So, if we look at Pneumatology in its proper relationship to Christology, we Orthodox should then discard all those ideas of an elite of saints, of Spirit-bearers.  Pneumatology, when linked organically to Christology, influences the entire body of the Church, and not just certain individuals. For Orthodoxy, there are no charismatics, in that sense. This, therefore, is a characteristic of Western thought, in which Orthodoxy also became entrapped from the beginning with the Slavophiles, and continues to be entrapped, to our day.

Now, to get back to Western theology specifically, we shall see that this distinction, this distance (it is, literally, a distance) between Christology and Pneumatology, led the West to an internal speculation among Roman Catholics and Protestants, in which they wanted to definitely involve us also, during the 17th century with the Confessions; this speculation has the following content, more or less:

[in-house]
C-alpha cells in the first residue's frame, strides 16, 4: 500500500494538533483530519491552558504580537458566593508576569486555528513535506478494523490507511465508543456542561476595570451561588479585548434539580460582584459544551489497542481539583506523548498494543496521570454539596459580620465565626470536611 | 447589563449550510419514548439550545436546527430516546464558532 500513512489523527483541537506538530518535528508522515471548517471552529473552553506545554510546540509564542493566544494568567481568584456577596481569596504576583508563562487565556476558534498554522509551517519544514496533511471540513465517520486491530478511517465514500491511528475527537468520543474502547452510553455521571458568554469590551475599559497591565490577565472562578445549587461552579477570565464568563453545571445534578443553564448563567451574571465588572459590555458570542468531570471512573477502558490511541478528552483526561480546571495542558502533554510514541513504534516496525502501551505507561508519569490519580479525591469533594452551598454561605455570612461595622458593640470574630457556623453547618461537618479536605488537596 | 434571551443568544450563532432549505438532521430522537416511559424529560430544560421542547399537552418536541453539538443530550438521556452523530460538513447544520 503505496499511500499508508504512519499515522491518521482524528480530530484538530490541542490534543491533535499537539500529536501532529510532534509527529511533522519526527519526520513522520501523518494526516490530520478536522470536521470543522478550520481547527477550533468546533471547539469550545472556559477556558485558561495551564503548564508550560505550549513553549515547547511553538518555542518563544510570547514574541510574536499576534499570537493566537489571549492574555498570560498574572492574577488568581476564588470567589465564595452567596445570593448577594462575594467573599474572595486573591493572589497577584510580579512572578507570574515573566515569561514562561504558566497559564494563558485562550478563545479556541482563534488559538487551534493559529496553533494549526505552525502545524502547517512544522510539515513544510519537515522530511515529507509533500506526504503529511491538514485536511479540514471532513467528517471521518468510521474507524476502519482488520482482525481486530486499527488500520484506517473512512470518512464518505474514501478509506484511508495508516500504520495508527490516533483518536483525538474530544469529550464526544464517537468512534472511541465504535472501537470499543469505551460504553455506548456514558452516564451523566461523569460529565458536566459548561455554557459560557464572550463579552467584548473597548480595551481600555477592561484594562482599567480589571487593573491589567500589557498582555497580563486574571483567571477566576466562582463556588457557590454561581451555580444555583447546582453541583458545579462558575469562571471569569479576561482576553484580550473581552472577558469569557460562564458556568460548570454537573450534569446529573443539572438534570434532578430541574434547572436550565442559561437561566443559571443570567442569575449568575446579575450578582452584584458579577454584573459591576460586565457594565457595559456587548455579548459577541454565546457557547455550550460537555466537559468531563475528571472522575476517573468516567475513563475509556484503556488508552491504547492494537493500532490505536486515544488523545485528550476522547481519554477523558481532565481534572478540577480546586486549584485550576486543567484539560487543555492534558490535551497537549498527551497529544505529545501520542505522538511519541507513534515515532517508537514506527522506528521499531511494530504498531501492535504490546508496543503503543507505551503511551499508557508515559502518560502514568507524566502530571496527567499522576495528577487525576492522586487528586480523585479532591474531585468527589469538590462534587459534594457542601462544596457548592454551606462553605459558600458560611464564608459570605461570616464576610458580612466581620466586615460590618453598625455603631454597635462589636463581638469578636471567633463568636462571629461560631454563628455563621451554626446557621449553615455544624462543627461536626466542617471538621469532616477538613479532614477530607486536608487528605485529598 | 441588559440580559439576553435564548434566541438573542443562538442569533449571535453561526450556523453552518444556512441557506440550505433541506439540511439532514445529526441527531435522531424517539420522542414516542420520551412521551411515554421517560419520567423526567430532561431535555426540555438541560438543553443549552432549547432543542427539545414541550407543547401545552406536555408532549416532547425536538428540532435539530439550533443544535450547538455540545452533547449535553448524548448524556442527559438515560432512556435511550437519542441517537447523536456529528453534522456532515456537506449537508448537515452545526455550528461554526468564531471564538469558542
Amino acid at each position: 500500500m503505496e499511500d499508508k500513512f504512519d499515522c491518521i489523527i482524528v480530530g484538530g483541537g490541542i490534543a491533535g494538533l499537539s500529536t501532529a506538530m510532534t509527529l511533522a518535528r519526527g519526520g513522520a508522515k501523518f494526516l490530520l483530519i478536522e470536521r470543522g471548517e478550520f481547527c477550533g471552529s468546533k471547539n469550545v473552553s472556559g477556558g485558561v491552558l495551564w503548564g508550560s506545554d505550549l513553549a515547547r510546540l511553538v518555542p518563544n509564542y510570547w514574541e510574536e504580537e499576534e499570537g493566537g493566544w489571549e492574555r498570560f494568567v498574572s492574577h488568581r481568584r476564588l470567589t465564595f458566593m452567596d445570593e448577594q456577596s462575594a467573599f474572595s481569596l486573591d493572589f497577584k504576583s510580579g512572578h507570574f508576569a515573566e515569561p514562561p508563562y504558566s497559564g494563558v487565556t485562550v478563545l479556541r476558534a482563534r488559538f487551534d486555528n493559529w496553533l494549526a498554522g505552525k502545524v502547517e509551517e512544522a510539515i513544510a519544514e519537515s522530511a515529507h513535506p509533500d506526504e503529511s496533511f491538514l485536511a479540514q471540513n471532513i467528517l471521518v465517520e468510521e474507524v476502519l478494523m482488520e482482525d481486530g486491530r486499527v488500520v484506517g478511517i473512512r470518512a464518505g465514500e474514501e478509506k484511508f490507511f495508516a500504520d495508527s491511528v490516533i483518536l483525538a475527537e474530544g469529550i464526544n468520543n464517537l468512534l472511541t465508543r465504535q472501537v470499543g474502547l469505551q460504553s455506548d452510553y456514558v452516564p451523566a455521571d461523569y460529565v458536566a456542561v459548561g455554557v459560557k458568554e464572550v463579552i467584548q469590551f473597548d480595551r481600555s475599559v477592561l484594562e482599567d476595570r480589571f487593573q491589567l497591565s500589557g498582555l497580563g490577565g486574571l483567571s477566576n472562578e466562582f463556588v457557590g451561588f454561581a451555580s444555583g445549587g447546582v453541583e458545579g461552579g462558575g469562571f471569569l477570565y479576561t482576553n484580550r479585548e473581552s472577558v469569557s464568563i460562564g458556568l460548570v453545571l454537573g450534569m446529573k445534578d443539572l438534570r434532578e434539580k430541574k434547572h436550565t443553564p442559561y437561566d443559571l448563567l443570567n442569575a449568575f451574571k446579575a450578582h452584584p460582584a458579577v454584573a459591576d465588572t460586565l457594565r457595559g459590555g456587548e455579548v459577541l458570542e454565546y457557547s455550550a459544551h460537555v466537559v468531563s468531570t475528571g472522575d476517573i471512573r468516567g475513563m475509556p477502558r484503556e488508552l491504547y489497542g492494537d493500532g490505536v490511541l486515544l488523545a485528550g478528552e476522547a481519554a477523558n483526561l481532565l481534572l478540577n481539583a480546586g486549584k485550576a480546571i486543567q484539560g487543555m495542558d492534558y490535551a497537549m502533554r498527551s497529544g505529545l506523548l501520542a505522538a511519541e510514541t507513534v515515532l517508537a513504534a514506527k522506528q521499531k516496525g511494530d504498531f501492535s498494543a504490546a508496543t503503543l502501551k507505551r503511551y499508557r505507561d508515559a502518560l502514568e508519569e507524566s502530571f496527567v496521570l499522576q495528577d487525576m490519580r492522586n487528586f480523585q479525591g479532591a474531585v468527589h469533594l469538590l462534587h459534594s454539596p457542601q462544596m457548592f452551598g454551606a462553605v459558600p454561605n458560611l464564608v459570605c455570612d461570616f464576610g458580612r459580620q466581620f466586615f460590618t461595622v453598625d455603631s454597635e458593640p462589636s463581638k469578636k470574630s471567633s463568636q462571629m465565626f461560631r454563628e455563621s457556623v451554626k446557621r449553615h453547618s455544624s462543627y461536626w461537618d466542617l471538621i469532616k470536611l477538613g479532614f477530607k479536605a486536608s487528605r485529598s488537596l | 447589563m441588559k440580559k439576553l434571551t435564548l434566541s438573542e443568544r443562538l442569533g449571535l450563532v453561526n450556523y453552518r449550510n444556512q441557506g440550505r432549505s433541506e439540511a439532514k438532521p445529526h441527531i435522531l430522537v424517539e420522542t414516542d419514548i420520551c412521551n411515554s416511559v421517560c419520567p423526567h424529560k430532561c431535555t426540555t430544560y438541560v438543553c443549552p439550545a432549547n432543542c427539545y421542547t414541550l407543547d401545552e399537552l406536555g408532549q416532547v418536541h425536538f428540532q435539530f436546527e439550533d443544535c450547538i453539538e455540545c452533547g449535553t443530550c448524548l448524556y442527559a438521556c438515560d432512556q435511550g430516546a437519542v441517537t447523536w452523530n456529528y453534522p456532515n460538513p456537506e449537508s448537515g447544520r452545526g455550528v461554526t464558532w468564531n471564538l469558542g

Can the Church relate to the historical community, or not?  If it can, then it relates to Christology. Roman Catholics had said yes, the Church can absolutely relate to the historical community.  Protestants had even reached the point of developing the notion of an invisible Church; i.e., that the true being of the Church is not in the historical community. And they would ask us Orthodox what we thought on the matter. If one were to read the content of their confessions, one would see that we essentially said nothing, and that we had entered in vain into the problematics of a topic that is not in the least Orthodox, because for us, the historical reality of the Church relates –chiefly during the Divine Liturgy, the Eucharist – to the eschatological reality, by means of imagery.  Everything for us is with images. And that precise imagery is created by the Holy Spirit, Who brings History into an organic and dialectic relationship with the eschatological status. Therefore, for us Orthodox, it is of no interest if the historical or the eschatological Church is “the Church”.  We Orthodox can bypass this pondering, only if we place the Divine Eucharist at the center of Ecclesiology.